Summit Medical Group Oregon Announcements for April 2019

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Continuing to deliver on its commitment of providing patients comprehensive care as the largest independent multispecialty physician group in Central Oregon, Summit Medical Group Oregon (SMGOR) announces the following community events, corporate news, services and provider news and timely health story leads for this month.

COMMUNITY EVENTS

Free Bariatric Surgery Informational Seminar – Prineville

On Thursday, April 18 from 4-5pm, Dr. Stephen Archer will give a free informational seminar about weight loss options. Seminar will include discussions about surgery and lifestyle changes to help maintain a healthy weight. Seminars provide prospective patients with information about weight loss risks and benefits, as well as the opportunity to talk to a patient panel that includes current participants in the program and those that have successfully completed the program. Seminars are free and open to the public. Event details can be found here.

SERVICES & CLINIC NEWS

Family Medicine Expands

Melina Moran, MSN, FNP-C, has joined the Family Medicine department at Summit Medical Group Oregon. Ms. Moran is a graduate of Frontier Nursing University in Hyden, Kentucky, earning her Master of Science in Nursing. She completed her undergraduate degree at Portland State University.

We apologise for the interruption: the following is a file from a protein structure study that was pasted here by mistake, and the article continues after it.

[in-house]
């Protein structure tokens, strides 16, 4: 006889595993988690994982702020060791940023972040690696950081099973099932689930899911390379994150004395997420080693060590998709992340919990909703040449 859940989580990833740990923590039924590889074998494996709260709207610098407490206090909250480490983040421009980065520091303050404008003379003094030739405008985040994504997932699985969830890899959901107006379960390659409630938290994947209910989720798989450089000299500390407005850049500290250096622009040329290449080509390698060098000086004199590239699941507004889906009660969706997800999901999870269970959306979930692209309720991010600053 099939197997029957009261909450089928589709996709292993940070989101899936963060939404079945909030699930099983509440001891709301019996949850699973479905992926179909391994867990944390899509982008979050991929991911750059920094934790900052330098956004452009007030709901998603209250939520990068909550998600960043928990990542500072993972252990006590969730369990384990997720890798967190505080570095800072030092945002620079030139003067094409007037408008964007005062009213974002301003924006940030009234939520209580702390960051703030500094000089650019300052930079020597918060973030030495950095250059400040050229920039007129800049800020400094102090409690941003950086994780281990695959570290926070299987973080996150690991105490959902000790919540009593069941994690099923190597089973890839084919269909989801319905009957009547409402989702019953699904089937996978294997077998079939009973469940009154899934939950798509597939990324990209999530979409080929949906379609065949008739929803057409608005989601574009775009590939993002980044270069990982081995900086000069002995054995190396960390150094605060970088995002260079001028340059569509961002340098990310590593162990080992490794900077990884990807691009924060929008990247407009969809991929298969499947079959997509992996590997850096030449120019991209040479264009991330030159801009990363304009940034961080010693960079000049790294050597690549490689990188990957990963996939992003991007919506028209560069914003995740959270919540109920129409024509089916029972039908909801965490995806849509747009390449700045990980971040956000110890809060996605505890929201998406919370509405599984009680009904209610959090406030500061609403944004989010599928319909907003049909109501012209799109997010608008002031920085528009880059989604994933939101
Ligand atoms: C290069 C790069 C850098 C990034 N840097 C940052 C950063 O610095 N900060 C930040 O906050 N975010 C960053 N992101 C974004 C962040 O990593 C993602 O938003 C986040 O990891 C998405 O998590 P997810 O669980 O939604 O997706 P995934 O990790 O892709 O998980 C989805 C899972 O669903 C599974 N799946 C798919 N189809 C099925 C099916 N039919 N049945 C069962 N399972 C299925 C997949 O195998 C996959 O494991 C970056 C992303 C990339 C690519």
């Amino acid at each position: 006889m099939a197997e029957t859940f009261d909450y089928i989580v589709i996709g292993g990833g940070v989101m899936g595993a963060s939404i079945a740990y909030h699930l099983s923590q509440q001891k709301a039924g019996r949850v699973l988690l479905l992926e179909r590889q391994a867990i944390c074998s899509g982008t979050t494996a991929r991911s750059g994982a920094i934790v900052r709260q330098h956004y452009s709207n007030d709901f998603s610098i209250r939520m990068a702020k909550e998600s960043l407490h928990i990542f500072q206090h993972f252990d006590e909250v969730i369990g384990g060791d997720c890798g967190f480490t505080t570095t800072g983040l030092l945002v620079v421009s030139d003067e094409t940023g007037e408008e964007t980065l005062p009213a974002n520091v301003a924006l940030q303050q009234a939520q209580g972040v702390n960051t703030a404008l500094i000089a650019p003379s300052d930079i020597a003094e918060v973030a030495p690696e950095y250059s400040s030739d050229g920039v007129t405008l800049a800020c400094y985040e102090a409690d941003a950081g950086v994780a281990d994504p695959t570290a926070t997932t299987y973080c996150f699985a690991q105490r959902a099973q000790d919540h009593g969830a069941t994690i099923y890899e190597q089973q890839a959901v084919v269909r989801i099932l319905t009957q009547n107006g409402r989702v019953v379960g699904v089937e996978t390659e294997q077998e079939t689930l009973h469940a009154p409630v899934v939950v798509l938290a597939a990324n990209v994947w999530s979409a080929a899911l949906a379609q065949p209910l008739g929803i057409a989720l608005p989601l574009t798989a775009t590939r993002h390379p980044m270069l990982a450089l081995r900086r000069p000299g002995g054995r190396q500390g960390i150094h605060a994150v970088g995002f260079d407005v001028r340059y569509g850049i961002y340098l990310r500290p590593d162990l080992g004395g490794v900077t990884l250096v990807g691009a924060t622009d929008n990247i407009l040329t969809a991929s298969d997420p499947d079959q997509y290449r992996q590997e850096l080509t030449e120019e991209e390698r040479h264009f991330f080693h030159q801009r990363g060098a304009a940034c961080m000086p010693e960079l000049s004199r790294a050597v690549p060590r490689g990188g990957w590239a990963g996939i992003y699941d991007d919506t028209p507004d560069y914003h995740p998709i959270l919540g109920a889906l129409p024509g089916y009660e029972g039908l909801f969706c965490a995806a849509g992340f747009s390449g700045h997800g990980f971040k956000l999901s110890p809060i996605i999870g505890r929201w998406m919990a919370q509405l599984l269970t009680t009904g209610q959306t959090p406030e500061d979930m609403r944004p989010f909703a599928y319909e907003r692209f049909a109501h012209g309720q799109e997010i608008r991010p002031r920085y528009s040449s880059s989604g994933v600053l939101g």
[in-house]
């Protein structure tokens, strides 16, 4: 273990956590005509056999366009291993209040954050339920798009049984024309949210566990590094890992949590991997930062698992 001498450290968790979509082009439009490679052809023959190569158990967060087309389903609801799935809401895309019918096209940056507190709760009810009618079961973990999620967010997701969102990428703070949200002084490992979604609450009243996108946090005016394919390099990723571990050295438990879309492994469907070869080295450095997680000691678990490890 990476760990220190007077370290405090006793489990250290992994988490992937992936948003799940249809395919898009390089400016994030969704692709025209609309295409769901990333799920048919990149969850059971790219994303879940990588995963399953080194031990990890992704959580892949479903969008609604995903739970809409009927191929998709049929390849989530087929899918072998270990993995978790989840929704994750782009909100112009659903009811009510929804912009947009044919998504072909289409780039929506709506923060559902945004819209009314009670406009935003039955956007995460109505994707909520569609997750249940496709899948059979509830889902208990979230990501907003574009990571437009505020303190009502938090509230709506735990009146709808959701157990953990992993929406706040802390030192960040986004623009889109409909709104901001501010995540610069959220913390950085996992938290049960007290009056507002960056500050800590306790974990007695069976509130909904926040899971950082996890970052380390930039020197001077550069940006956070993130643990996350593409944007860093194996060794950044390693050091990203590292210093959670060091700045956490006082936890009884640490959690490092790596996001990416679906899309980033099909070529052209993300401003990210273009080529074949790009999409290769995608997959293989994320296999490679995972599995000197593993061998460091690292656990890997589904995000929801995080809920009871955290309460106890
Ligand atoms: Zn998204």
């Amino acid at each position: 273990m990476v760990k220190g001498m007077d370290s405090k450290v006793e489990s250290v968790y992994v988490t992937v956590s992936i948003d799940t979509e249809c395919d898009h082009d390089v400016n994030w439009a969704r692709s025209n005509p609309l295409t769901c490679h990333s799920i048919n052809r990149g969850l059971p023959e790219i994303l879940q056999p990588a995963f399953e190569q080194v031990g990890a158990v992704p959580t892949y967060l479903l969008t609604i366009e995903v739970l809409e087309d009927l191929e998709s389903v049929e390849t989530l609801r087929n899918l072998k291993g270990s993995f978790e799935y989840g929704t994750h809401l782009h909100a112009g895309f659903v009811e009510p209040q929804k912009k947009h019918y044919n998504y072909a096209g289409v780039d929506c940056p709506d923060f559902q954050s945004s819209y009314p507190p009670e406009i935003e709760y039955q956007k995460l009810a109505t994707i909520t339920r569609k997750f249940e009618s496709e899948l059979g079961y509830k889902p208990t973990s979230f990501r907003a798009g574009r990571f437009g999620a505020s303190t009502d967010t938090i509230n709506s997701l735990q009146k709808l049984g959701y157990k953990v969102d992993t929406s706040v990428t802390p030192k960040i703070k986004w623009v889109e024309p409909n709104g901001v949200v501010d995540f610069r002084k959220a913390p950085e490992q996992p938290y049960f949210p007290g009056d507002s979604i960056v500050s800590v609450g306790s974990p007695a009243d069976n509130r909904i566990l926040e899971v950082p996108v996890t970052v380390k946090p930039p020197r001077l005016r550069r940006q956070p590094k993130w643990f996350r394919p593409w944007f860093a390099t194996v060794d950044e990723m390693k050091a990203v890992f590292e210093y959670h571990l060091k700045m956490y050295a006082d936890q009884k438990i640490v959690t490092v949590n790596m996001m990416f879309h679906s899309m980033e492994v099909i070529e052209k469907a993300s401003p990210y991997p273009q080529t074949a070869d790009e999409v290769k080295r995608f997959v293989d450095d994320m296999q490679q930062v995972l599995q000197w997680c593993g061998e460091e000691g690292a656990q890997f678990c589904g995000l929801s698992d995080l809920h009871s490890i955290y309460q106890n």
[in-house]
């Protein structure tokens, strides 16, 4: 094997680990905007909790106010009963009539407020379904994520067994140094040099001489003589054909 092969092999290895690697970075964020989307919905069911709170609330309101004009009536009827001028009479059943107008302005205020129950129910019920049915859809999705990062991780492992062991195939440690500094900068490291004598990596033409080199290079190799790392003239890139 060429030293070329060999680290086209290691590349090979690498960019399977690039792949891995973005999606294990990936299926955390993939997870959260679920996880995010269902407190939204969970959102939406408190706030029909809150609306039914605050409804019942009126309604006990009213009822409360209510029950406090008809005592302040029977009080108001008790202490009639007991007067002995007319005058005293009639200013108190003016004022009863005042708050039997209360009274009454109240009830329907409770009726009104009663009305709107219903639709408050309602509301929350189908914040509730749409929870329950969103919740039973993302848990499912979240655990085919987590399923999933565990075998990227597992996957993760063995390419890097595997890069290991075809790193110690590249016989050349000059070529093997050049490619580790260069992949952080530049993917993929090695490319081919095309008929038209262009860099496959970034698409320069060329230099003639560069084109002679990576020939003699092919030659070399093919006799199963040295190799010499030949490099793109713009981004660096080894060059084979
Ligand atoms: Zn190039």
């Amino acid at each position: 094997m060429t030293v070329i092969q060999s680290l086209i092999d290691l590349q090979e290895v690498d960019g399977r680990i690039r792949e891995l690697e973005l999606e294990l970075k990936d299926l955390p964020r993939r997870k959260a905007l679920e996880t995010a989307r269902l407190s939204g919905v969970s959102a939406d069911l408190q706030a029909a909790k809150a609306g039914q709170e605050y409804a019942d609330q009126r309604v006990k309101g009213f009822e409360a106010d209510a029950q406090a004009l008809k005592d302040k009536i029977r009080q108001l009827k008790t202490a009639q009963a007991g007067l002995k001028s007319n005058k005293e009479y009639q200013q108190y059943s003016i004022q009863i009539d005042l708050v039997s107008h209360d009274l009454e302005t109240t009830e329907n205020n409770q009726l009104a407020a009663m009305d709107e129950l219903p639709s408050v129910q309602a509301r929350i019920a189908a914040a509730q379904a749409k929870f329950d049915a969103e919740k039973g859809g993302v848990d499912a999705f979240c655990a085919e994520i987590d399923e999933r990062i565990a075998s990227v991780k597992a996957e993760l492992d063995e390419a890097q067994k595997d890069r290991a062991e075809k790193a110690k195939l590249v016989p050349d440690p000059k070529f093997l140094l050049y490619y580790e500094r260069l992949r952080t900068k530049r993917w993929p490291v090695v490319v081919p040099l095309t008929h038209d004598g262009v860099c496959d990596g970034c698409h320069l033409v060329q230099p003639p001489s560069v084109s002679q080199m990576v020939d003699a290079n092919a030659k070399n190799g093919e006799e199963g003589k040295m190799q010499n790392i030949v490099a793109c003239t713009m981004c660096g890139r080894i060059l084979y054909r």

April is Testicular Cancer Awareness Month Testicular Cancer Q&A

Testicular cancer is the most common cancer in men between the ages of 20 and 34, and the leading cause of cancer-related death in this age group. Despite its higher prevalence in young males, testicular cancer is considered to be a modern medical success story with more than 95 percent of men who are diagnosed being cured. Self-exams are the key to early detection. Speak directly to Dr. Meredith R. Baker, MD about full Q&A.

Testicular Cancer Survivorship: The Cure is Just the Beginning

Treatment of testicular cancer has become one of the great successes of modern oncologic care. Through years of diligent research, innovation and a little luck, cure rates typically exceed 90 percent — even for widely metastatic disease. Read entire article SMGOR Urologist, Matt S. Ashley, MD, wrote here.

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